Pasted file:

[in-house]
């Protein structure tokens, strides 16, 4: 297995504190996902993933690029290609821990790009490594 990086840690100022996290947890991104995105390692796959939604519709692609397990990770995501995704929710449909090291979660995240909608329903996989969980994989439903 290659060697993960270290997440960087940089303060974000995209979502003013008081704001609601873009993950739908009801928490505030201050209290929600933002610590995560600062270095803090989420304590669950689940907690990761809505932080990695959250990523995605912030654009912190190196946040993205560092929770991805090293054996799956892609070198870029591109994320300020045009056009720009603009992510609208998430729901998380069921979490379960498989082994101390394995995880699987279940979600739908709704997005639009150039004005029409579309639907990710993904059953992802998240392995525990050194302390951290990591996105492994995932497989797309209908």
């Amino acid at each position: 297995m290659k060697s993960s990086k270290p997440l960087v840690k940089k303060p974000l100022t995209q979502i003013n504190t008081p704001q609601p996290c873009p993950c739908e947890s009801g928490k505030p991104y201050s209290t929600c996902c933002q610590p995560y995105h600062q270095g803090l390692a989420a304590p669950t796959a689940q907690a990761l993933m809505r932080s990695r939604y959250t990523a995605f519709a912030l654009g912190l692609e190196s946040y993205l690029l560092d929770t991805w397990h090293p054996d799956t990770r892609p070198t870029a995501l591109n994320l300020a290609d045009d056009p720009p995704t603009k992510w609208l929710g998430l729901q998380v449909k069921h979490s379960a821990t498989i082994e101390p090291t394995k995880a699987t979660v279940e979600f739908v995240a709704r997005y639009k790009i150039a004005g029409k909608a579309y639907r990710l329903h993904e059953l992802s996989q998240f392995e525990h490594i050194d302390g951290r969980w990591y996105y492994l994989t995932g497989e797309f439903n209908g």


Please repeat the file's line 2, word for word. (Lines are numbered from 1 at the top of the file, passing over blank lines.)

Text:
């Protein structure tokens, strides 16, 4: 297995504190996902993933690029290609821990790009490594 990086840690100022996290947890991104995105390692796959939604519709692609397990990770995501995704929710449909090291979660995240909608329903996989969980994989439903 290659060697993960270290997440960087940089303060974000995209979502003013008081704001609601873009993950739908009801928490505030201050209290929600933002610590995560600062270095803090989420304590669950689940907690990761809505932080990695959250990523995605912030654009912190190196946040993205560092929770991805090293054996799956892609070198870029591109994320300020045009056009720009603009992510609208998430729901998380069921979490379960498989082994101390394995995880699987279940979600739908709704997005639009150039004005029409579309639907990710993904059953992802998240392995525990050194302390951290990591996105492994995932497989797309209908």